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Fluorescence Microscopy Journal Club

Engineered mRNA-expressed antibodies prevent respiratory syncytial virus infection

by Pooja Munnilal Tiwari, Daryll Vanover, Kevin E. Lindsay, Swapnil Subhash Bawage, Jonathan L. Kirschman, Sushma Bhosle, Aaron W. Lifland, Chiara Zurla & Philip J. Santangelo

Nature Communications 2018, 9, p. 946

The lung is a critical prophylaxis target for numerous infectious agents, including human respiratory syncytial virus (RSV) and influenza. Targeted delivery of therapeutics to the organ of interest has the potential to minimize systemic toxicity, anti-antibody immune responses, and reduce the amount of drug required to achieve therapeutic levels. Tiwari et al. develop a modular, synthetic mRNA-based approach to express neutralizing antibodies directly in the lung via to prevent RSV infections in vivo. The research presented demonstrates that GPI-anchored mRNA-expressed antibodies are retained on the plasma membrane of transfected cells and that expressed neutralizing antibodies with and without a membrane anchor can prevent infections in vitro and in vivo. The authors developed a modular toolbox to express synthetic, modified mRNA and prevent viral infections in the lung in a two-step process first by expressing whole palivizumab (secreted, termed sPali) in the lung via synthetic mRNA delivery by intratracheal aerosol. Second, the well-characterized glycosylphosphatidylinositol (GPI) membrane anchor sequence was linked from the decay accelerating factor (DAF) to the palivizumab heavy chain mRNA. Anchored palivizumab was termed aPali; this paper’s hypothesis is that cells transfected with aPali would retain the immunoglobulin on the epithelial surface, increasing its concentration in the lung and improving efficacy.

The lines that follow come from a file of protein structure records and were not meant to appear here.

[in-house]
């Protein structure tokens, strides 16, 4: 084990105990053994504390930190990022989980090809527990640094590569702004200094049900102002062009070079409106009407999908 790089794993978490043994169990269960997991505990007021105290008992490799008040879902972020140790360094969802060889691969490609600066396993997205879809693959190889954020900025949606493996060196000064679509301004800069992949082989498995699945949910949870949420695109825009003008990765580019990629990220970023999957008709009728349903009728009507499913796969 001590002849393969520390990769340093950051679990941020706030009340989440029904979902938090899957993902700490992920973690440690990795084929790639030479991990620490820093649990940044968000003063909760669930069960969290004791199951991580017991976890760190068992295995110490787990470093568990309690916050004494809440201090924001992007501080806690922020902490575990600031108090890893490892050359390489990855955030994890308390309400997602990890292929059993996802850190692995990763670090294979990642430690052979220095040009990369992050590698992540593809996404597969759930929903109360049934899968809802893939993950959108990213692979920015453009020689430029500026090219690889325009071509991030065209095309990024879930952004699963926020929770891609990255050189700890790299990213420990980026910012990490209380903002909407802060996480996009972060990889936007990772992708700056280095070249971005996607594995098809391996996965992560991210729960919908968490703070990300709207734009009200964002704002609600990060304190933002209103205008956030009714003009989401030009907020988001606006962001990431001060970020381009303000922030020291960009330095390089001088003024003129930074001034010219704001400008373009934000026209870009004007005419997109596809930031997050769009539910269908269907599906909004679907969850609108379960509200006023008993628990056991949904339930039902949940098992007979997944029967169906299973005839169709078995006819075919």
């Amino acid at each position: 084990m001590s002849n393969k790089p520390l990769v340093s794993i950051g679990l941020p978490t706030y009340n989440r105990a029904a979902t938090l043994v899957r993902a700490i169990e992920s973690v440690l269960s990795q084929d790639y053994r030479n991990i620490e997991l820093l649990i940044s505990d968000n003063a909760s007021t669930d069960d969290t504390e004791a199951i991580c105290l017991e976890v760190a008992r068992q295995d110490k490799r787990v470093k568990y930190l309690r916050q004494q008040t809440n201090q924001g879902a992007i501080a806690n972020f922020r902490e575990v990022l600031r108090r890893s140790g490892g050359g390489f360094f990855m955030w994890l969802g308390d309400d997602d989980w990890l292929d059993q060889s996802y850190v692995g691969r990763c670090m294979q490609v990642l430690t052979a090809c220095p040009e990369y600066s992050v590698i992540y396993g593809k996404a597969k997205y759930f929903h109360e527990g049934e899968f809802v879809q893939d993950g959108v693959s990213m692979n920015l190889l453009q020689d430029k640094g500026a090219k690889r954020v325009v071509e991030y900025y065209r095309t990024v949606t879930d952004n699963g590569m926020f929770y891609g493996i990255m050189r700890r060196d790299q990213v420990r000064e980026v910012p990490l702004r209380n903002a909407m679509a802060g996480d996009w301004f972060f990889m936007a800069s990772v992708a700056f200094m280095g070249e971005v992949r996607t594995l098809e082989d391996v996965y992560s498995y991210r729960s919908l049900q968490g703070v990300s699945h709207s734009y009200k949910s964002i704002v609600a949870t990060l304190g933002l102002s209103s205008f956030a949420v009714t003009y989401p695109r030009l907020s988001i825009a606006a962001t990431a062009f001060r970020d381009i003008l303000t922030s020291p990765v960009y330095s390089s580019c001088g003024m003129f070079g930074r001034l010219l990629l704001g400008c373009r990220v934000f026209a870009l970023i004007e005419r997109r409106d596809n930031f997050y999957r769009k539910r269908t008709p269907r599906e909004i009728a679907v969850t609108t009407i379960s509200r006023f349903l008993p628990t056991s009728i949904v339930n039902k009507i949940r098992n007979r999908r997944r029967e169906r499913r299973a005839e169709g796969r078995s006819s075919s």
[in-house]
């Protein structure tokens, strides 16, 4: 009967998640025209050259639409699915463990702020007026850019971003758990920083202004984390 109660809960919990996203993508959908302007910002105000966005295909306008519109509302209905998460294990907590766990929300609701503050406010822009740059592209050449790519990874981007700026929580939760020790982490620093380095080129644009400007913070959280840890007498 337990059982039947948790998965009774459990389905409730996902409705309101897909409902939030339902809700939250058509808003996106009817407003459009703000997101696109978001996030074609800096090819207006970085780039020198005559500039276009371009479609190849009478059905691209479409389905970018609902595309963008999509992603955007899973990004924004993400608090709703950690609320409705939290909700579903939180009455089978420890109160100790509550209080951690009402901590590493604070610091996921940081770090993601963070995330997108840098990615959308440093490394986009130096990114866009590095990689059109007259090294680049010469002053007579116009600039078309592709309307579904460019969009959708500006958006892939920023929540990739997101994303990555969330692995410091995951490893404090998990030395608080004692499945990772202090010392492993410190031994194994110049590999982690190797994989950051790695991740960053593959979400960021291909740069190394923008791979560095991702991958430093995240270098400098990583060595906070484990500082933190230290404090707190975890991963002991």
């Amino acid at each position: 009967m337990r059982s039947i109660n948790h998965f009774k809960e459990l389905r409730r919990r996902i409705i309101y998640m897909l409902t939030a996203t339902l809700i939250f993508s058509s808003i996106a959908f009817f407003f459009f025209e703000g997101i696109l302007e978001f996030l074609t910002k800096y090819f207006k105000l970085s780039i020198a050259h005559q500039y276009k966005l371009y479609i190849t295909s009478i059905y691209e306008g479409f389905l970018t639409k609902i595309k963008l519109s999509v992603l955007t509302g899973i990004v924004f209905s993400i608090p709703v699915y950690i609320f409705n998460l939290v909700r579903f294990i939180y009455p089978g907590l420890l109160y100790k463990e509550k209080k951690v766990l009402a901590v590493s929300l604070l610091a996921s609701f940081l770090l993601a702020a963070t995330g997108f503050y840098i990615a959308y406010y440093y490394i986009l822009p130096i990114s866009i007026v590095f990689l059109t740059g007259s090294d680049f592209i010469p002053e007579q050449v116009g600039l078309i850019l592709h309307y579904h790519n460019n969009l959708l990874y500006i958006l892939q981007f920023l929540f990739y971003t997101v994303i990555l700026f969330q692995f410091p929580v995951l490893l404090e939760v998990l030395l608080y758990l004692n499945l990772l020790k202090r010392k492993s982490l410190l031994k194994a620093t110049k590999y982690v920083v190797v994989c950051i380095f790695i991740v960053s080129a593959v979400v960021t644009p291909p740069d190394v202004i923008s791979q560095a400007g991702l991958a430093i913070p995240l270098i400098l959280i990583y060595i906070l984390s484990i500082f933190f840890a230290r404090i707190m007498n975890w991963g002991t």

Tiwari et al. sought to delineate the mechanism by which aPali prevented infection of transfected cells. Conventional spinning disk confocal microscopy does not afford the necessary axial resolution to determine if RSV particles are internalized in aPali transfected cells or merely attached to the plasma membrane. To overcome this limitation of conventional optical microscopy, single molecule localization microscopy was utilized via the dSTORM method to image the spatial distribution of aPali. In transfected cells, the researchers observed aPali at the plasma membrane along the contour of the cell, and at various post-infection timepoints, individual RSV virions of ~100-300 nm were observed between 100 and 200 nm above the aPali-labeled membrane. These results revealed that RSV particles were not internalized over time, demonstrating that the mechanism by which aPali inhibits infection is by preventing fusion and cytosolic uptake of RSV. This level of optical verification of the localization of the RSV virions would not be possible with conventional microscopy methods and is only possible through the use of advanced optical techniques such as single molecule localization microscopy.